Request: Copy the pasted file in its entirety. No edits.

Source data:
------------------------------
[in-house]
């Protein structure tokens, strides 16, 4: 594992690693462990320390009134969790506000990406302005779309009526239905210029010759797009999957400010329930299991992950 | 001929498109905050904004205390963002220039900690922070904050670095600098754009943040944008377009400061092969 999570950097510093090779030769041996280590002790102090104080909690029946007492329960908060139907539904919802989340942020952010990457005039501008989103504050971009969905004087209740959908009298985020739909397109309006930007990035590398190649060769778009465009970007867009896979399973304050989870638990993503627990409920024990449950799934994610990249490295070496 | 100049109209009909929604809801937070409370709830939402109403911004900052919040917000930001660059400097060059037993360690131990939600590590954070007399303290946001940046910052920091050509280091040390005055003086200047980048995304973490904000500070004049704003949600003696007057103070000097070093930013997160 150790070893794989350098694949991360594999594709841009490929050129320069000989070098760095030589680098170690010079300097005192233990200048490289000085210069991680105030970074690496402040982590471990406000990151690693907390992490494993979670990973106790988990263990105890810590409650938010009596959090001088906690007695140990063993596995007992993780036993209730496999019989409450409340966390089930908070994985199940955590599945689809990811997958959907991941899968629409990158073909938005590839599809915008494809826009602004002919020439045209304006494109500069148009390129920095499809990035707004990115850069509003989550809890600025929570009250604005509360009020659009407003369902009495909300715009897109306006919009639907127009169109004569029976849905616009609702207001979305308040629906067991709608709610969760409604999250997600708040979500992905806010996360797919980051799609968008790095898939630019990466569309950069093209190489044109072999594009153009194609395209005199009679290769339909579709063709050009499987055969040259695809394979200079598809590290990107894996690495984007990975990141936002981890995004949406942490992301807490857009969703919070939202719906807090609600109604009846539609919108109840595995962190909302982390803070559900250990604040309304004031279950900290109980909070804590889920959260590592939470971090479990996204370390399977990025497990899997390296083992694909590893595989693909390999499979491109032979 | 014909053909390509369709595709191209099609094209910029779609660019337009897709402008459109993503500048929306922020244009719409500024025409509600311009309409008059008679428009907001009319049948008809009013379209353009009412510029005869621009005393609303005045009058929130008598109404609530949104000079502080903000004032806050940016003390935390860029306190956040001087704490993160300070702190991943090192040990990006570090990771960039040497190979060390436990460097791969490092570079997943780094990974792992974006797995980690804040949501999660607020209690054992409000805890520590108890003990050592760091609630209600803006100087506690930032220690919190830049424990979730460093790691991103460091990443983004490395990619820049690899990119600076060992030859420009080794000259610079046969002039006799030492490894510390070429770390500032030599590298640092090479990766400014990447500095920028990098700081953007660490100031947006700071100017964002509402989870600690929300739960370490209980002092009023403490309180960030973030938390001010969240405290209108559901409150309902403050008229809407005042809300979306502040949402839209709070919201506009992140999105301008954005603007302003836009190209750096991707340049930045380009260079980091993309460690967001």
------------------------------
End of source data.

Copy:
[in-house]
């Protein structure tokens, strides 16, 4: 594992690693462990320390009134969790506000990406302005779309009526239905210029010759797009999957400010329930299991992950 | 001929498109905050904004205390963002220039900690922070904050670095600098754009943040944008377009400061092969 999570950097510093090779030769041996280590002790102090104080909690029946007492329960908060139907539904919802989340942020952010990457005039501008989103504050971009969905004087209740959908009298985020739909397109309006930007990035590398190649060769778009465009970007867009896979399973304050989870638990993503627990409920024990449950799934994610990249490295070496 | 100049109209009909929604809801937070409370709830939402109403911004900052919040917000930001660059400097060059037993360690131990939600590590954070007399303290946001940046910052920091050509280091040390005055003086200047980048995304973490904000500070004049704003949600003696007057103070000097070093930013997160 150790070893794989350098694949991360594999594709841009490929050129320069000989070098760095030589680098170690010079300097005192233990200048490289000085210069991680105030970074690496402040982590471990406000990151690693907390992490494993979670990973106790988990263990105890810590409650938010009596959090001088906690007695140990063993596995007992993780036993209730496999019989409450409340966390089930908070994985199940955590599945689809990811997958959907991941899968629409990158073909938005590839599809915008494809826009602004002919020439045209304006494109500069148009390129920095499809990035707004990115850069509003989550809890600025929570009250604005509360009020659009407003369902009495909300715009897109306006919009639907127009169109004569029976849905616009609702207001979305308040629906067991709608709610969760409604999250997600708040979500992905806010996360797919980051799609968008790095898939630019990466569309950069093209190489044109072999594009153009194609395209005199009679290769339909579709063709050009499987055969040259695809394979200079598809590290990107894996690495984007990975990141936002981890995004949406942490992301807490857009969703919070939202719906807090609600109604009846539609919108109840595995962190909302982390803070559900250990604040309304004031279950900290109980909070804590889920959260590592939470971090479990996204370390399977990025497990899997390296083992694909590893595989693909390999499979491109032979 | 014909053909390509369709595709191209099609094209910029779609660019337009897709402008459109993503500048929306922020244009719409500024025409509600311009309409008059008679428009907001009319049948008809009013379209353009009412510029005869621009005393609303005045009058929130008598109404609530949104000079502080903000004032806050940016003390935390860029306190956040001087704490993160300070702190991943090192040990990006570090990771960039040497190979060390436990460097791969490092570079997943780094990974792992974006797995980690804040949501999660607020209690054992409000805890520590108890003990050592760091609630209600803006100087506690930032220690919190830049424990979730460093790691991103460091990443983004490395990619820049690899990119600076060992030859420009080794000259610079046969002039006799030492490894510390070429770390500032030599590298640092090479990766400014990447500095920028990098700081953007660490100031947006700071100017964002509402989870600690929300739960370490209980002092009023403490309180960030973030938390001010969240405290209108559901409150309902403050008229809407005042809300979306502040949402839209709070919201506009992140999105301008954005603007302003836009190209750096991707340049930045380009260079980091993309460690967001």